By Max Rudd
The Coronavirus pandemic has had a major effect on most industries and a significant amount of people around the world. The severity of these effects vary, some people have lost loved ones, some have lost their jobs, but for young aspiring footballer Tom Moore, the virus proved to be the reason why he is yet to make it onto the professional scene.
The 21-year-old was on the verge of putting pen-to-paper on a one-year deal at Scottish Championship club Inverness Caledonian Thistle. That deal fell through at the eleventh hour, however.
Inverness’ chairman Ross Morrison was wary of the financial implications the virus could prove to have on both his club and the footballing industry in general. He decided the deal was not financially viable but assured Moore that the deal would be revisited in the summer.
“In January of this year I was ready to put pen-to-paper on a one-year deal at Inverness. But with the covid-19 outbreak it wasn’t meant to be and that deal fell through unfortunately.
“At the time, the virus was all over the news, but I never really thought it was going to affect me personally, I don’t think many people realised how serious this virus would prove to be. Sometimes you just have to take it on the chin. There are a lot of players in the same position as me at the minute due to the covid-19 outbreak.”
Although he didn’t play a competitive match for Caley, he valued his time in the Highlands and insists that it is the level he wants to be playing at.
“I was at Inverness for a few weeks, it was a very good standard and I learnt a lot in the short time I was there. Being in a professional environment was unbelievable. Obviously being a young lad and being involved in a big club like Inverness, it was just another level to be honest. It made me hungrier and made me realise that is the type of environment I want to be in day in day out.”
It is not the first time he has been in and around a professional set up however. He spent two years at EFL League Two club Morecambe, albeit it at their reserve set up.
His time at the Globe Arena saw him surrounded by experienced pros such as Kev Ellison, the 41-year-old football league journeyman who racked up over 700 appearances during his 24-year-long career.
He highlights fellow scouser Ellison as someone who had a major impact on his development during his time at The Shrimps.
“Being a young lad, being around the likes of Kev, he was always around the reserve set up coaching or getting some game time. I was always asking him questions and he taught me a lot about the do’s and don’ts at that level of the game.”
Moore’s career has predominantly been spent in the non-league set-up however. Spending time at clubs such as Burscough, Marine, Droylsden and a one-year loan deal at Swedish fourth tier club, Ytterhogdals IK.
We are now almost nine months down the line from the deal that never happened in Scotland. The situation regarding the pandemic has not improved and the financial state of the game is proving to be make or break for any clubs in the UK. With no indication the situation is going to improve any time soon, the promised revisit of the deal between Inverness and the versatile scouser looks to be delayed even further.
“I was given a squad number and was moments away from signing the contract. But these things can happen. It was a tough one to take, but it makes me want to work harder.”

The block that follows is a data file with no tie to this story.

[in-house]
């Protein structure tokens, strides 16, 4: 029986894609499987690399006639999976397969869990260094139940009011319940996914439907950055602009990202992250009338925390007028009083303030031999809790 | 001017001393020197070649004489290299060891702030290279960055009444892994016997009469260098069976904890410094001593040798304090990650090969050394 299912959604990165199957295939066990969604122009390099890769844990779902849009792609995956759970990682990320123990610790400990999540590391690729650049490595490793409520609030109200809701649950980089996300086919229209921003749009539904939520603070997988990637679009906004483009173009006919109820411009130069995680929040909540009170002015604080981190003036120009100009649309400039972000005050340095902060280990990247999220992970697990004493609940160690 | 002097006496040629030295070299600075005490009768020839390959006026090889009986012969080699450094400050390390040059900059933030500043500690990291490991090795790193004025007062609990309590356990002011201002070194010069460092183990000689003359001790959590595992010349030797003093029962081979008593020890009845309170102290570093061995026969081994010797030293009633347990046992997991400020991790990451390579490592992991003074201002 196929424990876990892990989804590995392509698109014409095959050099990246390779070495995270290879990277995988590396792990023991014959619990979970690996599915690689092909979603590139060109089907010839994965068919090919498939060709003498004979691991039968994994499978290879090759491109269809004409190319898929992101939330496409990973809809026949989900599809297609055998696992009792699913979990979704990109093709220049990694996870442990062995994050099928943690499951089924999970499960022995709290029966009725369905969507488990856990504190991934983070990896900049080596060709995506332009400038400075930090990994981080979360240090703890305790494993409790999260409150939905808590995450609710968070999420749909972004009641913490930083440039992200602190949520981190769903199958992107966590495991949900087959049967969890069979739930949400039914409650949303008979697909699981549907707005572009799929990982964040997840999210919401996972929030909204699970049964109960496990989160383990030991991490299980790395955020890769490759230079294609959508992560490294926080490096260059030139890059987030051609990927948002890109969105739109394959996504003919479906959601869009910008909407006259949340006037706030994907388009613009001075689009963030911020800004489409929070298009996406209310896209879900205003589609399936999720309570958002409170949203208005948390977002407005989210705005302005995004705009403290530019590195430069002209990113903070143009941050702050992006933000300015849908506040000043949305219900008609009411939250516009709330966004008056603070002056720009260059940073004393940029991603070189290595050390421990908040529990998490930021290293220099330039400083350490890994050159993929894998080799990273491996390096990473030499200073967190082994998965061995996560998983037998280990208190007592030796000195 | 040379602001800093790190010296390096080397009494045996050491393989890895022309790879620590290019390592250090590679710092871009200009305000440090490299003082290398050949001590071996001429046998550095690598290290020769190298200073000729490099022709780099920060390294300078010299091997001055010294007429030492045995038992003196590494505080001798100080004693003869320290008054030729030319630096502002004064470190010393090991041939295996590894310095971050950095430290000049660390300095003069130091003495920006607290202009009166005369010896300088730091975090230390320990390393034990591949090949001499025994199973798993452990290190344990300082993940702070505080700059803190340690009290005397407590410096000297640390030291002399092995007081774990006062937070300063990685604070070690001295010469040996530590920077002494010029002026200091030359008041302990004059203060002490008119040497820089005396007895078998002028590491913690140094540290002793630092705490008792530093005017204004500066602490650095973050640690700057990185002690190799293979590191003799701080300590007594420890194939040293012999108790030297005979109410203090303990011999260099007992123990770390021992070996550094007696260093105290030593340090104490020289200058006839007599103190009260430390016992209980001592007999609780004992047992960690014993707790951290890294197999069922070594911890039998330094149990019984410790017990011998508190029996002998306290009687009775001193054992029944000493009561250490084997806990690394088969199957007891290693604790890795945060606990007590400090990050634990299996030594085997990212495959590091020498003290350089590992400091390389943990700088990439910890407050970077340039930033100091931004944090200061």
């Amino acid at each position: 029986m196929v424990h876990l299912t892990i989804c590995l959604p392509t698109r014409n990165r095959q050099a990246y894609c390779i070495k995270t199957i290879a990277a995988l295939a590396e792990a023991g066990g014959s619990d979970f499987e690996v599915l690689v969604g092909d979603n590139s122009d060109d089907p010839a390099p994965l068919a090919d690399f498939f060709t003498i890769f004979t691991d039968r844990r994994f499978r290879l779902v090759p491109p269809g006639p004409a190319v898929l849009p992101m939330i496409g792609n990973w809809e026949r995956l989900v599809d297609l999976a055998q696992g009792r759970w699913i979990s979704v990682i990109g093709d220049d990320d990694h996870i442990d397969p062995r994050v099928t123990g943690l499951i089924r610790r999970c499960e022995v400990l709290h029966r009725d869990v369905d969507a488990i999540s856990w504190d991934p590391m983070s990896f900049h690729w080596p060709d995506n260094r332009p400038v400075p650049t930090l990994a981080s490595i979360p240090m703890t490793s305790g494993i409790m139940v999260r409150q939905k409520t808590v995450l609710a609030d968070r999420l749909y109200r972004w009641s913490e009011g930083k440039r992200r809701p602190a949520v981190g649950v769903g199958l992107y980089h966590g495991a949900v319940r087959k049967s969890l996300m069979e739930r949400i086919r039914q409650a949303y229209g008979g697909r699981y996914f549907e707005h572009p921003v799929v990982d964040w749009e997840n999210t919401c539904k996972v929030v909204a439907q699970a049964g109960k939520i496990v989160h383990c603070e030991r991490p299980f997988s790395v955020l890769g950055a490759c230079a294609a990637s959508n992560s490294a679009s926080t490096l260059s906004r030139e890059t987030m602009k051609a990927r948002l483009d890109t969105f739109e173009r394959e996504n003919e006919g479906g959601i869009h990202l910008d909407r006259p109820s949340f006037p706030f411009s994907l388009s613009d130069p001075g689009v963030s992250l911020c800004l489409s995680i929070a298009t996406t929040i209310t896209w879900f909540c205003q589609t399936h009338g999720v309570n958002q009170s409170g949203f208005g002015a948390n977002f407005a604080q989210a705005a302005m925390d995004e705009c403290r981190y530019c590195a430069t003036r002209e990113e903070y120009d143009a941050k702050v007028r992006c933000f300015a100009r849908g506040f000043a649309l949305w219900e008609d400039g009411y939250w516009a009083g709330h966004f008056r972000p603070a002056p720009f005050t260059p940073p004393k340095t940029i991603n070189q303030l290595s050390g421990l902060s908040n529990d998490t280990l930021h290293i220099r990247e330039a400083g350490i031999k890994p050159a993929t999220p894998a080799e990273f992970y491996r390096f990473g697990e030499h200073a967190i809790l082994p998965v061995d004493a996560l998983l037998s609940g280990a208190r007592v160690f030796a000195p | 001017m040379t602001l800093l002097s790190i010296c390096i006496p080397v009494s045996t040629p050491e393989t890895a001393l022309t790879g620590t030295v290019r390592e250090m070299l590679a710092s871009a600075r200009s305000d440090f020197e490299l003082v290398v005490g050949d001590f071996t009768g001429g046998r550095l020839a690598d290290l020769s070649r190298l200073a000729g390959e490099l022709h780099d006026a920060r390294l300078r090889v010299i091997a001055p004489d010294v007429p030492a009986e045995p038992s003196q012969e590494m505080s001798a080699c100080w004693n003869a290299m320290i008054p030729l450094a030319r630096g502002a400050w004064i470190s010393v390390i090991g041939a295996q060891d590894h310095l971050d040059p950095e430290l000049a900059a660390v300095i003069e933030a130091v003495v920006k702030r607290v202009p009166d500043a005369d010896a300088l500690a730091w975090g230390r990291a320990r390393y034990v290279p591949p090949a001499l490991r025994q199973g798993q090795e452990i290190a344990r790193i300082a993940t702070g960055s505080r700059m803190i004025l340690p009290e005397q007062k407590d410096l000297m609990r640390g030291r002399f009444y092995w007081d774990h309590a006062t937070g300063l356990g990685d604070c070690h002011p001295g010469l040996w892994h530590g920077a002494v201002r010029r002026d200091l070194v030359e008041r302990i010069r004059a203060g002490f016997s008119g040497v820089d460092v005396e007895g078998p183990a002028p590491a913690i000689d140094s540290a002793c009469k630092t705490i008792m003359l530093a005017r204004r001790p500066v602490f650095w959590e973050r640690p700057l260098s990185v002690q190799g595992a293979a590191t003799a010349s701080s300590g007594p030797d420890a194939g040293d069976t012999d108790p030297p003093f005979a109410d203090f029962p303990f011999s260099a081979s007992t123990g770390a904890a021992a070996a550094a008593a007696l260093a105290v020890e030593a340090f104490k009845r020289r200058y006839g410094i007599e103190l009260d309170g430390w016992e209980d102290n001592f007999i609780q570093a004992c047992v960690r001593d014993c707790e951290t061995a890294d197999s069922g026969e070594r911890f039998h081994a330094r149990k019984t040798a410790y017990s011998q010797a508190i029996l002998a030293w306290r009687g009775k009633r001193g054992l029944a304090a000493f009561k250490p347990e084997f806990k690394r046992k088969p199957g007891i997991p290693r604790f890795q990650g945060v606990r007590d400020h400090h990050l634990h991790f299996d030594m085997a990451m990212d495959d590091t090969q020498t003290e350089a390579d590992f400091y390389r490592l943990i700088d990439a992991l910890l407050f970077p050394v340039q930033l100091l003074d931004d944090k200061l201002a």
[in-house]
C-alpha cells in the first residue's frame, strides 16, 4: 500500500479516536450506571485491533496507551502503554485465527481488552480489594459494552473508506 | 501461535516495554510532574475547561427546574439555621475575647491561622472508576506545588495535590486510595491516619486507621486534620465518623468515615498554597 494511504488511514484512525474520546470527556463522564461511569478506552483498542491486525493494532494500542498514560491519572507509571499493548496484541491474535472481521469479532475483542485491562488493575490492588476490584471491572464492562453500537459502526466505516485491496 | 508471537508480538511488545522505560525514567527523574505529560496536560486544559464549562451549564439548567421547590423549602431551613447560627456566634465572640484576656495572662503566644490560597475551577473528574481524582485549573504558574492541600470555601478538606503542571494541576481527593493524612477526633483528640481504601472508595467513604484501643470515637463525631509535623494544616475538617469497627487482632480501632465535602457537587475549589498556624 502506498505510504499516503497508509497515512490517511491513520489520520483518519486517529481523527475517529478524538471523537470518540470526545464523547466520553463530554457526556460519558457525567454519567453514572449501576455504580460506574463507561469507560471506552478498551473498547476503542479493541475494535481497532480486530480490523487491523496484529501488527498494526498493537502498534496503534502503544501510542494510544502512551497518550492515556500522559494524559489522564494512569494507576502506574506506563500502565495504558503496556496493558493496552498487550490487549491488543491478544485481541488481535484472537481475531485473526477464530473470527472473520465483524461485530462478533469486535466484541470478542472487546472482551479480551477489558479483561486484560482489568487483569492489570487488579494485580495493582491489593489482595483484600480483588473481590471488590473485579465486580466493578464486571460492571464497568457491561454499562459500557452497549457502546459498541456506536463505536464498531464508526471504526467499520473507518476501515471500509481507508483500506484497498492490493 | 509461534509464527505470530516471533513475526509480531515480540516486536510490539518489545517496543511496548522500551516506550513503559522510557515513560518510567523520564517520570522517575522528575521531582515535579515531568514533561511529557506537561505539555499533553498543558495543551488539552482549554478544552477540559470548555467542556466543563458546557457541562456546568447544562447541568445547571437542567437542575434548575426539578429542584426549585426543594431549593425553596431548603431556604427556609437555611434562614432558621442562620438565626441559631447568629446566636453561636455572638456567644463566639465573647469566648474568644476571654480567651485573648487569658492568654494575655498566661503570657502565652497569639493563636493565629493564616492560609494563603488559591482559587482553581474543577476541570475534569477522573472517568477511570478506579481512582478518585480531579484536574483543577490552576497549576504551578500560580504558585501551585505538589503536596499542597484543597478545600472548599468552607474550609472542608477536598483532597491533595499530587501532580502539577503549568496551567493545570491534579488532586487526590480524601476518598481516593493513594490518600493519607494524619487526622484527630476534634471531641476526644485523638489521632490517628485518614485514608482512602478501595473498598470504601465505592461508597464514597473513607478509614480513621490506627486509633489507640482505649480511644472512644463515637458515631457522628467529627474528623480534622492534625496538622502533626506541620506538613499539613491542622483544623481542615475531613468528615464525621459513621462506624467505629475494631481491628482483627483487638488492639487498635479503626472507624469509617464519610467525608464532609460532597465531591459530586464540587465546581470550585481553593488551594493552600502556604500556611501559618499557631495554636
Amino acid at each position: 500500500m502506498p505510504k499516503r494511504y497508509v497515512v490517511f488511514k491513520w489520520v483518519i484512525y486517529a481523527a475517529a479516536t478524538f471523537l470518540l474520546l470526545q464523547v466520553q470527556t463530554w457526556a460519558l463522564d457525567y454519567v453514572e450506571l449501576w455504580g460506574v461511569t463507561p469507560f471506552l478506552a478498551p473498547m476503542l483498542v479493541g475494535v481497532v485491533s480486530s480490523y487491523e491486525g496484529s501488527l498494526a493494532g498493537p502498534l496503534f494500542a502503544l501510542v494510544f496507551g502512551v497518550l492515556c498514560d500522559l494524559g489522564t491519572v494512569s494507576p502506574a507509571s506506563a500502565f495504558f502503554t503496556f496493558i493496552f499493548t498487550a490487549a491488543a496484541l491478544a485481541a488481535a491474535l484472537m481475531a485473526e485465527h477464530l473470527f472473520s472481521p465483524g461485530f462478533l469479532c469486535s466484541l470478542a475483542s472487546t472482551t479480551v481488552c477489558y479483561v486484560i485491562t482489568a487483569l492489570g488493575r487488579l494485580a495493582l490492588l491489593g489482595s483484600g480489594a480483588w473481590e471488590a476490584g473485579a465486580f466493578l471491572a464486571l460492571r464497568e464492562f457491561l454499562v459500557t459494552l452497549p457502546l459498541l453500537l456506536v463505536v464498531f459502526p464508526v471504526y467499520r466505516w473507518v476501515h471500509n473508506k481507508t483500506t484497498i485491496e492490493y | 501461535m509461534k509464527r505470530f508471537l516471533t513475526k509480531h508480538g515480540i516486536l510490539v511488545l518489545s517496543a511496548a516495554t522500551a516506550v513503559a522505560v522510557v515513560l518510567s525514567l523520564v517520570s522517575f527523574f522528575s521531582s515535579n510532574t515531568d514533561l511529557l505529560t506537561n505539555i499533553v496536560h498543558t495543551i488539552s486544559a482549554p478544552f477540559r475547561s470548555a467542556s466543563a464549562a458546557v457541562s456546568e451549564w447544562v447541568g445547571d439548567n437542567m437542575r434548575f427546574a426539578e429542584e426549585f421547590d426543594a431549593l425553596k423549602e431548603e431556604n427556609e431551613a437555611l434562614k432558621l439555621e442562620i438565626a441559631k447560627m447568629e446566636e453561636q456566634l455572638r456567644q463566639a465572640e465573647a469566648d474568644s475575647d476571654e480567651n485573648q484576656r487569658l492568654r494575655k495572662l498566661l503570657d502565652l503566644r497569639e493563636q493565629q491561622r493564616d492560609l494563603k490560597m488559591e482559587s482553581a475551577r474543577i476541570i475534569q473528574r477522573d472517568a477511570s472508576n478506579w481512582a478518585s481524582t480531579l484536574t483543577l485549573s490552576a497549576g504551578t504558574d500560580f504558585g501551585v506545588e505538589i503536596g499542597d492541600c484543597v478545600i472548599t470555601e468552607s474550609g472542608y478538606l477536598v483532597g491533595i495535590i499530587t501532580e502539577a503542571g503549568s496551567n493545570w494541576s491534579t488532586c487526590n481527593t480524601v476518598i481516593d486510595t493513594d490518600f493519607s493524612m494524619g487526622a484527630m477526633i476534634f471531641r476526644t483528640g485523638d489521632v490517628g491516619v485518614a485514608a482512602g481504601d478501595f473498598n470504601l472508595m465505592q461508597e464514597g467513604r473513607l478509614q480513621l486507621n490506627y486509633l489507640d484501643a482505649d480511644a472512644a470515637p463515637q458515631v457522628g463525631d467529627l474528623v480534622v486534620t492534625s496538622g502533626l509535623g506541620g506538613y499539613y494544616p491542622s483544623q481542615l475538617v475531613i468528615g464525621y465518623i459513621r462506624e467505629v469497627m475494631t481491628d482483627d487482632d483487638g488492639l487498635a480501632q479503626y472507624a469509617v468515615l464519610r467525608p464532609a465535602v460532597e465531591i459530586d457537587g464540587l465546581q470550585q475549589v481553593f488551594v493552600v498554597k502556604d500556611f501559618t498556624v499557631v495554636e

The Crosby-born youngster has adopted a very pragmatic mindset which has ensured he remains focussed on his goals. His spare time has provided opportunity for him to work on any potential flaws in his game.
“Personally for me I’m focussing on myself and getting more individual training during the week, obviously not being in a full time club environment isn’t ideal, but during this free time there are parts to my game that I can fine tune. Working on the defensive side of my game, my heading and my passing so I always try to take the positives from difficult situations.”
At 6 foot 4, the former Chesterfield High student has a towering frame that is ideal for the central defensive position he thrives in the most. He is technically gifted and has developed as has the style of the English game to ensure he stands out amongst others.
“I actually started off as a striker, then a winger, then a midfielder then a centre back. I have retreated down the pitch but I believe this is why I am good on the ball and have a good eye for a pass. I have skills that I have picked up from playing higher up the field. I like to play out from the back, John Stones is someone I look up to and see similarities in our game.
“I see myself as a unique defender, I get the ball down and play, I am technically gifted and I like driving into midfield.”
After the deal north of the border fell through earlier this year, Moore now finds himself on the books at BetVictor Northern Premier League club Widnes. He is enjoying his time at the DCBL Stadium and getting regular game time under his belt.
“We have a great set of lads. There is not one bad egg in the dressing room, we’re all tight knitted, and of course it’s only early days. We’ve had two disappointing results to begin the season but we will improve and our target is to finish in the promotion places come the end of the season.
“At the moment I’m taking it day by day and just trying to improve as a player hoping that opportunity may be just around the corner, and if it does come, I’ll be confident that I’m ready.
“If I can keep playing games regularly and consistently there is no reason why I can’t go higher and progress. It’s down to me to train hard, work hard and take care of myself.”